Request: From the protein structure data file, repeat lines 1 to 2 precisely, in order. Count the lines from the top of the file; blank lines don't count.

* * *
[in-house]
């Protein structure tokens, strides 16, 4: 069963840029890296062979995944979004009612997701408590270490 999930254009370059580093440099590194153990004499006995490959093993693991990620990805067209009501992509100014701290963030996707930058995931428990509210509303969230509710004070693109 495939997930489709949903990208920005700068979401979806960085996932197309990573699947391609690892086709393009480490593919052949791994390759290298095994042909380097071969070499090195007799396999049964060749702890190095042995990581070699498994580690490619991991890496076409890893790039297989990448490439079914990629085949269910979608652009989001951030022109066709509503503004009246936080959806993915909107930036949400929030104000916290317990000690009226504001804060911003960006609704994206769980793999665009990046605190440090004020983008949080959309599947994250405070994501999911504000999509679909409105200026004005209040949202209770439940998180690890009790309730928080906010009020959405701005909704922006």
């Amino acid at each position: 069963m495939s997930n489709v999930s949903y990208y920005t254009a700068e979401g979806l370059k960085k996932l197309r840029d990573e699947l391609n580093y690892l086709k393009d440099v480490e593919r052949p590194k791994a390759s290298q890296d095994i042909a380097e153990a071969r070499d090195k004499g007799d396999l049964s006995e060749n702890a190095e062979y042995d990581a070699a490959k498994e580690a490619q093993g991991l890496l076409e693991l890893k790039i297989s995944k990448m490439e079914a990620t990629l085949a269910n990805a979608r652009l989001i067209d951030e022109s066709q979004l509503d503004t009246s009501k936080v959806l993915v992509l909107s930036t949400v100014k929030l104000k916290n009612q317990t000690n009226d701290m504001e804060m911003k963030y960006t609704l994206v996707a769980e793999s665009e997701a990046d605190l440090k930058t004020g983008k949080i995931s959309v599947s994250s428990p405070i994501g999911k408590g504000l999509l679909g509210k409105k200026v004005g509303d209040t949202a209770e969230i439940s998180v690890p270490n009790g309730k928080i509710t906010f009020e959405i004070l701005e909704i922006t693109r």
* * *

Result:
[in-house]
């Protein structure tokens, strides 16, 4: 069963840029890296062979995944979004009612997701408590270490 999930254009370059580093440099590194153990004499006995490959093993693991990620990805067209009501992509100014701290963030996707930058995931428990509210509303969230509710004070693109 495939997930489709949903990208920005700068979401979806960085996932197309990573699947391609690892086709393009480490593919052949791994390759290298095994042909380097071969070499090195007799396999049964060749702890190095042995990581070699498994580690490619991991890496076409890893790039297989990448490439079914990629085949269910979608652009989001951030022109066709509503503004009246936080959806993915909107930036949400929030104000916290317990000690009226504001804060911003960006609704994206769980793999665009990046605190440090004020983008949080959309599947994250405070994501999911504000999509679909409105200026004005209040949202209770439940998180690890009790309730928080906010009020959405701005909704922006």